This Chapter applies the issues identified in Chapter Six to a case study of the Home Office to examine to what degree managerial accountability has remedied the shortcomings which have been identified with ministerial responsibility. Its findings are central to the wider study. If managerial accountability is found to be inadequate whilst also further obscuring the convention of ministerial responsibility then this may have important ramifications for the current state and future of responsible government in the United Kingdom. This argument is based on the clear trend away from the departmental structure of government towards a nexus of inter – and intra – organisational contracts which will increasingly threaten the continuing validity of ministerial responsibility. In order to examine the strengths and weaknesses of managerial accountability this chapter is structured around five interrelated themes.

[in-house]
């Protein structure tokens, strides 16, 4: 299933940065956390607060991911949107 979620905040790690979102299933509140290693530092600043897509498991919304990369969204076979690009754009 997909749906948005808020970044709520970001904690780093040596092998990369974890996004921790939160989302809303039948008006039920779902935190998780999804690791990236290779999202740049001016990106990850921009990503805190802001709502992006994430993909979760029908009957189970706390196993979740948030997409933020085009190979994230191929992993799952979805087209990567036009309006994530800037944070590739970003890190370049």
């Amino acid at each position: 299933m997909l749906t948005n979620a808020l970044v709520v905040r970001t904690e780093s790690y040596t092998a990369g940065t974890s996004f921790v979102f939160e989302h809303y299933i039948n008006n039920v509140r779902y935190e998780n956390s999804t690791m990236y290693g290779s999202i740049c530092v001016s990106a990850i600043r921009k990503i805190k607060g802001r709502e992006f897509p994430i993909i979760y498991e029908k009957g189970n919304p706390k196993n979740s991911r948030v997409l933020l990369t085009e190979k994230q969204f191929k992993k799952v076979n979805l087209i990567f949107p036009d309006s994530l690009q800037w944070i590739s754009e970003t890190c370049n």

Theme 1. The problems of clarifying and maintaining the minister/agency distinction.

Theme 2. Internal versus external accountability within the Home Office.

Theme 3. How information asymmetries are avoided, the role of audit mechanisms in the accountability relationship and the degree to which Home Office ministers remain ‘intelligent customers’.

Theme 4. The impact of contracting out on accountability, efficiency and ministerial control.

Theme 5. The effect of managerial accountability on ministerial responsibility to Parliament.